Personal Comsumption Expenditures: Durable Goods

Source:
U.S. Bureau of Economic Analysis

Release:
Personal Income and Outlays

Units:
Billions on Dollars, Seasonally Adjusted annual rate

Frequency:
Monthly

Available Through:
10/31/2021

Why Use:

Personal consumption expenditures on durable goods measures the amount of disposable income, indicating wages and economic health.

Suggested Treatment:

The data shows autocorrection and a non-normal distribution. The data should be differenced. While the Order Norm transformation, provides the best normality, the Untransformed variable will also perform well.

Grain Transformation:

Data is able to be distributed by time but not by geography. The roll up method used is Sum.

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Personal Comsumption Expenditures: Durable Goods

Auto Correction Function

Auto Correlation Function After Differencing

Partial Auto Correlation Function

Seasonal Impact

Seasonal and Trend Decompostion

Autocorrectation Analysis:

Data shows autocorrectation indicating a need for differencing

The ACF indicates 1 order differencing is appropriate.

Following first order differencing, no further differencing is required based on the differenced ACF at lag one of -0.38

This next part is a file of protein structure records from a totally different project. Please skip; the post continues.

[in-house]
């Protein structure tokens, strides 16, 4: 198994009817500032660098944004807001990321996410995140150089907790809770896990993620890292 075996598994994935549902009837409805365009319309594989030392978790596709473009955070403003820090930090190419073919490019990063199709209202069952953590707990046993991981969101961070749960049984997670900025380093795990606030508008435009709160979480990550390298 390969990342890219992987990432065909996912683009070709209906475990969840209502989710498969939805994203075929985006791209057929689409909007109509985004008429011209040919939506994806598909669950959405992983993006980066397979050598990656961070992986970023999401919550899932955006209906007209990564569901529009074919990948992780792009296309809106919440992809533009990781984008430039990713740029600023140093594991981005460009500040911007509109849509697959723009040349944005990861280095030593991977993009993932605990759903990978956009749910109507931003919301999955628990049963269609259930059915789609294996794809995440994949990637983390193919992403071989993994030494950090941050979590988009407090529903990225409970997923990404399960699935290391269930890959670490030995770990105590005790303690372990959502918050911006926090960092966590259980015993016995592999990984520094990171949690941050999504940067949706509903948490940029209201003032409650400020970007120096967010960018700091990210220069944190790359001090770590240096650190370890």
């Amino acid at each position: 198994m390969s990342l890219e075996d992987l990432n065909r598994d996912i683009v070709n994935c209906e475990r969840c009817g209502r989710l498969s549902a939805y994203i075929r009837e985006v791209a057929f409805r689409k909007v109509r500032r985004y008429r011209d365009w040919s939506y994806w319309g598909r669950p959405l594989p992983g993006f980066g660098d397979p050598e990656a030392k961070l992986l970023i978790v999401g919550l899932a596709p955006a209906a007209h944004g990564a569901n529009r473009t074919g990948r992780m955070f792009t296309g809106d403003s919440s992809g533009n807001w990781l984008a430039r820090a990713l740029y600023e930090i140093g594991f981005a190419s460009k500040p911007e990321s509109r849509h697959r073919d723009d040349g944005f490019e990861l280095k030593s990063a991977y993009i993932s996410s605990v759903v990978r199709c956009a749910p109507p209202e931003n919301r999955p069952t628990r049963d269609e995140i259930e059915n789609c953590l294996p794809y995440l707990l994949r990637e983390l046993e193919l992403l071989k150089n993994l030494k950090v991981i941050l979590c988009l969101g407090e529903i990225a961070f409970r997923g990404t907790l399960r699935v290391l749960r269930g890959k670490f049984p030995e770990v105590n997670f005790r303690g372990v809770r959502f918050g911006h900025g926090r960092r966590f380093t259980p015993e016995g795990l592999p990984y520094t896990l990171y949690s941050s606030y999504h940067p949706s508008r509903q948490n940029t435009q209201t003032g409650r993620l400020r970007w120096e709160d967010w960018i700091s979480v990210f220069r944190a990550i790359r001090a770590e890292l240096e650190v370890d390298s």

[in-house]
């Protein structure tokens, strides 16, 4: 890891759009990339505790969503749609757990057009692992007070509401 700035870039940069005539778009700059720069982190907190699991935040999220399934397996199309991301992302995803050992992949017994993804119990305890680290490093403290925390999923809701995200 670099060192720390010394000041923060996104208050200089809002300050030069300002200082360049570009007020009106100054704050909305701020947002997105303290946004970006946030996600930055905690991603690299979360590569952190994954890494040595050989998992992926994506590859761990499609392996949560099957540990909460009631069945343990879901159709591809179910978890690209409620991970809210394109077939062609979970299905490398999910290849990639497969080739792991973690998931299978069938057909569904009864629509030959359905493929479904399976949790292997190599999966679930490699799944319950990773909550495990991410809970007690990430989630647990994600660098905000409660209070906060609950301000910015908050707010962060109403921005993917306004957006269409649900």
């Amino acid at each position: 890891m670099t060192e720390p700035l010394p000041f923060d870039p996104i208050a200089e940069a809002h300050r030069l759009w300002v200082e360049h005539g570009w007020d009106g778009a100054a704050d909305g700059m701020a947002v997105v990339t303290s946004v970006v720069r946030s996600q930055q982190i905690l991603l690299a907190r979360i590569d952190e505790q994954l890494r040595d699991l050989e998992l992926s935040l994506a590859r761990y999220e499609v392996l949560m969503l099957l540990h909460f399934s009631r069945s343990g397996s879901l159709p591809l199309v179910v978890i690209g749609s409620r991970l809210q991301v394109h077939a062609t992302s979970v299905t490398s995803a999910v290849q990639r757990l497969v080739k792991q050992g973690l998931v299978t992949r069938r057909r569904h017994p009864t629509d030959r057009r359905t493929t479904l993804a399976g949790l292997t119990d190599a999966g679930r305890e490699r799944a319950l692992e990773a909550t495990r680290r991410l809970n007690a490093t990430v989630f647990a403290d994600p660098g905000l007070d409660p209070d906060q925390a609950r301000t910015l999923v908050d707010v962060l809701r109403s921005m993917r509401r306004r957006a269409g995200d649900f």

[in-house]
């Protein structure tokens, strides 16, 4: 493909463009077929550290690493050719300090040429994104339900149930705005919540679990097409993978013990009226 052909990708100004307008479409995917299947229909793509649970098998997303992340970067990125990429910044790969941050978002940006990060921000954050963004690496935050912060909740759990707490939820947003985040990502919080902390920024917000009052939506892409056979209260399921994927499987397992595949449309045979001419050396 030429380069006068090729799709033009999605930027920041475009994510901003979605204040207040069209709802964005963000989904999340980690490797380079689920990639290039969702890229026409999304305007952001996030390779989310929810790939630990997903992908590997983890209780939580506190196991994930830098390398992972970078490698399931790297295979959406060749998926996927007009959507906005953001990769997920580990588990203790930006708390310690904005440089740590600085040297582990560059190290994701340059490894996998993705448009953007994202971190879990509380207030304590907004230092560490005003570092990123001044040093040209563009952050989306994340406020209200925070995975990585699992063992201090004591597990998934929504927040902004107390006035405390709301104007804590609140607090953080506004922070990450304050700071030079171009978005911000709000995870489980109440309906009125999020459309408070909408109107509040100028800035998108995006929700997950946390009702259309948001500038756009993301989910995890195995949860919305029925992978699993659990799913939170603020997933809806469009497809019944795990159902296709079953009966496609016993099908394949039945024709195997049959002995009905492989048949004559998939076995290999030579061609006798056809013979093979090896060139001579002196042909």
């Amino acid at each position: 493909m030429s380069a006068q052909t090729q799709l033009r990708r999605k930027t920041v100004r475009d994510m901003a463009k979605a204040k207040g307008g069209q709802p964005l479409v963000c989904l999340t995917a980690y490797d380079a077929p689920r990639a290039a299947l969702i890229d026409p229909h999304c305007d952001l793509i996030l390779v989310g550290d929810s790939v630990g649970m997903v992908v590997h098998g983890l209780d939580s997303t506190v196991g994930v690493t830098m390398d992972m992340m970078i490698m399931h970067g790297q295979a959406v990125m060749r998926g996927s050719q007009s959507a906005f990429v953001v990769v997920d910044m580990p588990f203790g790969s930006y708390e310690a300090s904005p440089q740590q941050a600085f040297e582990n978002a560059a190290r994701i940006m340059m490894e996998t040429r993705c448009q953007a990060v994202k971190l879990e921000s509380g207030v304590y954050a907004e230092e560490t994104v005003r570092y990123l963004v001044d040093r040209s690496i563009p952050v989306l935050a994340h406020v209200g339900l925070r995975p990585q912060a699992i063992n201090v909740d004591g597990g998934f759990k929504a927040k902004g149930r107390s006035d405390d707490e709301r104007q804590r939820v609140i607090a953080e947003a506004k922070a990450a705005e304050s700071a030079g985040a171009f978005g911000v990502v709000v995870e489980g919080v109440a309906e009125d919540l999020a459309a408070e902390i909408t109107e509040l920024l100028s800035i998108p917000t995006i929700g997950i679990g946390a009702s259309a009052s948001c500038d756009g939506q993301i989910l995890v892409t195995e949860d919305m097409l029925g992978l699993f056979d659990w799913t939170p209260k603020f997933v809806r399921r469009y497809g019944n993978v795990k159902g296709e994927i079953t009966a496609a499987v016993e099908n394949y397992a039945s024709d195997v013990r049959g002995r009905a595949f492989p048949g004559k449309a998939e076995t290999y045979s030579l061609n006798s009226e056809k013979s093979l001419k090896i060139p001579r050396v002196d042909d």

Trend Analysis:

The Kwiatkowski-Phillips-Schmidt-Shin (KPSS) test, KPSS Trend = 0.14 p-value = 0.06 indicates that the data is stationary.

Distribution Analysis:

The Shapiro-Wilk test returned W = 0.95 with a p-value =0.00 indicating the data does not follow a normal distribution.

A skewness score of 0.08 indicates the data are fairly symmetrical.

Hartigan's dip test score of 0.04 with a p-value of 0.26 inidcates the data is unimodal

Statistics (Pearson P/ df, lower => more normal)

No transform
1.10
Box-cox
1.24
Log_b(x-a)
1.14
sqrt(x+a)
1.18
exp(x)
NA
arcsinh(x)
1.14
Yeo-Johnson
1.24
OrderNorm
1.08

Citation:

U.S. Bureau of Economic Analysis, Personal Consumption Expenditures: Durable Goods [PCEDG], retrieved from FRED, Federal Reserve Bank of St. Louis; https://fred.stlouisfed.org/series/PCEDG, December 15, 2019.

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